Regards, Francis Collins

I wish Dr. Collins great success at the NIH.

A major study of child abuse and homosexuality revisited

The role of child sexual abuse in sexual orientation has received some attention lately. In January, of this year, a prospective study demonstrated that child sexual abuse was associated with ever engaging in adult homosexual behavior for males but not for females. The study by Widom and Wilson demonstrated that physical abuse or neglect did not associate with homosexuality, nor did sexual abuse predict same-sex cohabitation or current sexual partner. In other words, measures of behavior (living with a same-sex partner ever, or living with one in the last year) that would be more reflective of orientation were not associated with histories of child sexual abuse. For males, ever engaging in homosexual behavior, however, was associated with sexual abuse. Many observers are not surprised by this finding which indicates that sexual behavior is associated with past abuse but enduring orientation may not be.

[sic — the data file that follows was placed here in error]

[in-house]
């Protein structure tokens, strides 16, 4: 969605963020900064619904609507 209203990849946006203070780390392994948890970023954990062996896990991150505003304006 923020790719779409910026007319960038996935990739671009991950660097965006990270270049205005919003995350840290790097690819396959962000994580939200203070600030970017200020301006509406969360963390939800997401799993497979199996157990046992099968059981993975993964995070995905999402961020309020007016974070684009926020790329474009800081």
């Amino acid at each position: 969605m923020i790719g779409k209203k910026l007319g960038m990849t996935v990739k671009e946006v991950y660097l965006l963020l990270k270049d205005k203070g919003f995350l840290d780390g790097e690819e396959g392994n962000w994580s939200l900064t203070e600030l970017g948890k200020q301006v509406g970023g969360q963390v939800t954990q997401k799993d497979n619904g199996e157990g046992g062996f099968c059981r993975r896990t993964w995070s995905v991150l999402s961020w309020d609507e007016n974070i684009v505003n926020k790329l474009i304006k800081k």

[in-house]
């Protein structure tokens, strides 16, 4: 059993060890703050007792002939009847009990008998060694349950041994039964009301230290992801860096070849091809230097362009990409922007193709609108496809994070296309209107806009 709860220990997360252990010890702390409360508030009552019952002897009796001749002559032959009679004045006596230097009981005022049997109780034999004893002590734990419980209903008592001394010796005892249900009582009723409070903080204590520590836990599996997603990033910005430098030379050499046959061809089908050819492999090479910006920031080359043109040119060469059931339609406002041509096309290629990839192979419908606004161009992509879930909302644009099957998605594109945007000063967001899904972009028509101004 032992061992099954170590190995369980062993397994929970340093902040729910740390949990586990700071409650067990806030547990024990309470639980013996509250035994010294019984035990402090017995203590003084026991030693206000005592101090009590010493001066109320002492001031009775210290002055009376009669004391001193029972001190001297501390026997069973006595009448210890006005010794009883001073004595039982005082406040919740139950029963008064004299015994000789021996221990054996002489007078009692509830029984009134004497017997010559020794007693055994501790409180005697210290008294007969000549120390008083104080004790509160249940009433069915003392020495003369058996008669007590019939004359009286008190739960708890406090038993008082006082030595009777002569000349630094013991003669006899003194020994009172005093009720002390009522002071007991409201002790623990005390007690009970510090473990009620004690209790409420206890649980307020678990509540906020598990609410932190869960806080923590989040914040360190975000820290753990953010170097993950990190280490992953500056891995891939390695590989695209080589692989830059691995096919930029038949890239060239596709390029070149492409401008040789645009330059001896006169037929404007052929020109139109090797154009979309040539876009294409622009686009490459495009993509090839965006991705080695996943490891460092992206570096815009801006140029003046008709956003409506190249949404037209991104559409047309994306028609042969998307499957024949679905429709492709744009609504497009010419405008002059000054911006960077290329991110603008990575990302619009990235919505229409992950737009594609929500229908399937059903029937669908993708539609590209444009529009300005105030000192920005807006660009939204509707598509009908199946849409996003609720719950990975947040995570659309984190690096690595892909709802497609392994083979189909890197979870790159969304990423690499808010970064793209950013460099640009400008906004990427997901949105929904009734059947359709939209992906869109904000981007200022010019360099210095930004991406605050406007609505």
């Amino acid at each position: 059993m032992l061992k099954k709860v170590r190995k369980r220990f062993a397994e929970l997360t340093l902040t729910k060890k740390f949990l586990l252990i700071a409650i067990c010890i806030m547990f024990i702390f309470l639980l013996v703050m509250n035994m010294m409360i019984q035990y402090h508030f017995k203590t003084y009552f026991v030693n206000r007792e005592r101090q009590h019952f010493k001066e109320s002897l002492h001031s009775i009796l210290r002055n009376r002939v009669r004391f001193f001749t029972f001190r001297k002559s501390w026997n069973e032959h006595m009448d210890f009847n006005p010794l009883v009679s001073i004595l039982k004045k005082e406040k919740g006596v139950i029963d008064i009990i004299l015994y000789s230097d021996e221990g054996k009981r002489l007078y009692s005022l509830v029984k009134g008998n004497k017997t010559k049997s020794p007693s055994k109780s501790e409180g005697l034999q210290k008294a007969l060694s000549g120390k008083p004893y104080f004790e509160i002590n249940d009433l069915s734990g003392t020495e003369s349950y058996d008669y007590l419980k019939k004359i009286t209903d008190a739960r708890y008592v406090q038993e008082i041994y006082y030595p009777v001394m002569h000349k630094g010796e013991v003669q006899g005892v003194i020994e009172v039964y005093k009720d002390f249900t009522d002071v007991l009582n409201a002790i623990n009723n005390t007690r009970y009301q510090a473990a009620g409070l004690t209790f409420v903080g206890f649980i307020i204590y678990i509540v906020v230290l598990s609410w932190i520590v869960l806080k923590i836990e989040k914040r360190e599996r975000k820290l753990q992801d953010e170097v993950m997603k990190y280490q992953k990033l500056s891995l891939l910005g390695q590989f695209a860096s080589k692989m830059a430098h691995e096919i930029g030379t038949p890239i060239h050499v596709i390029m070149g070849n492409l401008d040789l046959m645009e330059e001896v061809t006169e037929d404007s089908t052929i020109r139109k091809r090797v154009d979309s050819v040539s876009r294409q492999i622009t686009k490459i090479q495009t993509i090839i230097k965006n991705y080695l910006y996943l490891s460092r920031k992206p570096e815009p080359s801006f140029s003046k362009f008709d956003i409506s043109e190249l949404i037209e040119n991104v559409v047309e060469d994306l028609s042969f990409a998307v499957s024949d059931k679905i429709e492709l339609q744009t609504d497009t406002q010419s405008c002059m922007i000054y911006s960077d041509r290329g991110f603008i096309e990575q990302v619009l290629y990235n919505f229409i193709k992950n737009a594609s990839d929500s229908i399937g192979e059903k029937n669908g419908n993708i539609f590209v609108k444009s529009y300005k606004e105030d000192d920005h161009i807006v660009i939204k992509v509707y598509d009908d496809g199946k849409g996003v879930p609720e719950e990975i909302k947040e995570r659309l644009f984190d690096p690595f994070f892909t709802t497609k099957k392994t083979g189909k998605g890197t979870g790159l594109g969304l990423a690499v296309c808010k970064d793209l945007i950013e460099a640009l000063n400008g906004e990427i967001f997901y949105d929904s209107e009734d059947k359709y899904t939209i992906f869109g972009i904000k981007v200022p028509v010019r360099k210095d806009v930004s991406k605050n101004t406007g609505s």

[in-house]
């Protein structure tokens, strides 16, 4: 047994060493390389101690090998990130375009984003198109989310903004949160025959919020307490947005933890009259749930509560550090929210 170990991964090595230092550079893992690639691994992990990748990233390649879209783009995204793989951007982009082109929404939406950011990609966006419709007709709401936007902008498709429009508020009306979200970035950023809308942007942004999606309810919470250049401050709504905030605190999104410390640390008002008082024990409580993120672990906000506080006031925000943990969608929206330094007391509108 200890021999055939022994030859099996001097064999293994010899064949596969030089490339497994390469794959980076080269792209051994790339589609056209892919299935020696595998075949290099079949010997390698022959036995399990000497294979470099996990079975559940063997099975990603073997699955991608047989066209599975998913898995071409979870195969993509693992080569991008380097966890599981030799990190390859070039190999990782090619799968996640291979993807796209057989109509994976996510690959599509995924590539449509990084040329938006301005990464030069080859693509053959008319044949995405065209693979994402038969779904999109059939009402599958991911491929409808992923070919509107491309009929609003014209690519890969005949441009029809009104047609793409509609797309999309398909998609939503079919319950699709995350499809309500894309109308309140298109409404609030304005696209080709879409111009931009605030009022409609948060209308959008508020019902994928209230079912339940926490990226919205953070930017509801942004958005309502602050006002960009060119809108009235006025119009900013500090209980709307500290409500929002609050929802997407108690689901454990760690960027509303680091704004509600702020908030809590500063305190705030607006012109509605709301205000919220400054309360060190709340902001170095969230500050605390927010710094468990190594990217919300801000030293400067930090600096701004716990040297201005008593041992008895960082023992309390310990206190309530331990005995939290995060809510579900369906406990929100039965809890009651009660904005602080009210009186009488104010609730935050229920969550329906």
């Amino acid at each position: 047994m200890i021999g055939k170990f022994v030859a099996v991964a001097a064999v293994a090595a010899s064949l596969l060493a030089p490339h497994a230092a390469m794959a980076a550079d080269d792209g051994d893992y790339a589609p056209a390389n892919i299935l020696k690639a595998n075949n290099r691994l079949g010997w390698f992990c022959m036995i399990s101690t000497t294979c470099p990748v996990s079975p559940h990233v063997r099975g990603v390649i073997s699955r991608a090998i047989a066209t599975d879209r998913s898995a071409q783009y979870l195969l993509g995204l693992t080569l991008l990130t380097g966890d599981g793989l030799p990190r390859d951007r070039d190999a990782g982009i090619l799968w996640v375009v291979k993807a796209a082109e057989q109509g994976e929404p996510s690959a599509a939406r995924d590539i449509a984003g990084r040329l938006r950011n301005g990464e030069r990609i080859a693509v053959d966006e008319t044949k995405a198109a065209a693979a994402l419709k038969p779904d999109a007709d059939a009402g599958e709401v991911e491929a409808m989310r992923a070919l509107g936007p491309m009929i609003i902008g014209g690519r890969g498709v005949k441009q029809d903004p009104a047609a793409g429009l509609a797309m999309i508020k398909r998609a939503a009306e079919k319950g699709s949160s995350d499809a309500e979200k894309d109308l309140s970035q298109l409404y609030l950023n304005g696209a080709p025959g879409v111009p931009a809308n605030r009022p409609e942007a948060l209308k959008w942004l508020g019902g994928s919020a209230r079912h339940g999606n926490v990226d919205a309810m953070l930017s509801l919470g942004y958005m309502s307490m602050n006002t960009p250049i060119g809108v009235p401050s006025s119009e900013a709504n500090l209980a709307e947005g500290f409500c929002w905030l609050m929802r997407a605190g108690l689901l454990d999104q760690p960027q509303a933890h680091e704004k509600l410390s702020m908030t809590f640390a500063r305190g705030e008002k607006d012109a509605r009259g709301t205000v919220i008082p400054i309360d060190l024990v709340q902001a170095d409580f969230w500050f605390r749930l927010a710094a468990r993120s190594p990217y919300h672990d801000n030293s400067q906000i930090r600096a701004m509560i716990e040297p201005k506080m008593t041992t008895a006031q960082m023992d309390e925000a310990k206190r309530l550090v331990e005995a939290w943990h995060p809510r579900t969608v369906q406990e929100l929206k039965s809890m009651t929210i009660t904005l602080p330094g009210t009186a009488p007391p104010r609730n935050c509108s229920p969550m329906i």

Prospective studies are quite valuable since they help control for loss of memory, reconstructed memories, self-report issues relating to abuse and other sources of bias. This study used court records and followed up the abused persons 30 years after the fact.

In evangelical circles, sexual abuse is frequently offered as a major cause of homosexuality, if not the major cause. NARTH often points to the traumatic experience as an important factor. Recently, Focus on the Family promoted a paper by Jeff Johnston on the topic. Cited by Dean Byrd in that paper and often cited in this context is a study based on a 2000 doctoral dissertation by Marie Tomeo, titled “Sexual Orientation Development” and conducted at the California School of Professional Psychology. The journal article based on the dissertation was published by the Archives of Sexual Behavior in 2001 with the following reference:

Tomeo, M. E., Templer, D. L., Anderson, S., & Kotler, D. (2001). Comparative data of childhood adolescence molestation in heterosexual and homosexual persons. Archives of Sexual Behavior, 30, 535–541.

The study compared people at a gay pride parade with a straight sample drawn primarily from a university. The abstract reports the highlights:

In research with 942 nonclinical adult participants, gay men and lesbian women reported a significantly higher rate of childhood molestation than did heterosexual men and women. Forty-six percent of the homosexual men in contrast to 7% of the heterosexual men reported homosexual molestation. Twenty-two percent of lesbian women in contrast to 1% of heterosexual women reported homosexual molestation. This research is apparently the first survey that has reported substantial homosexual molestation of girls. Suggestions for future research were offered.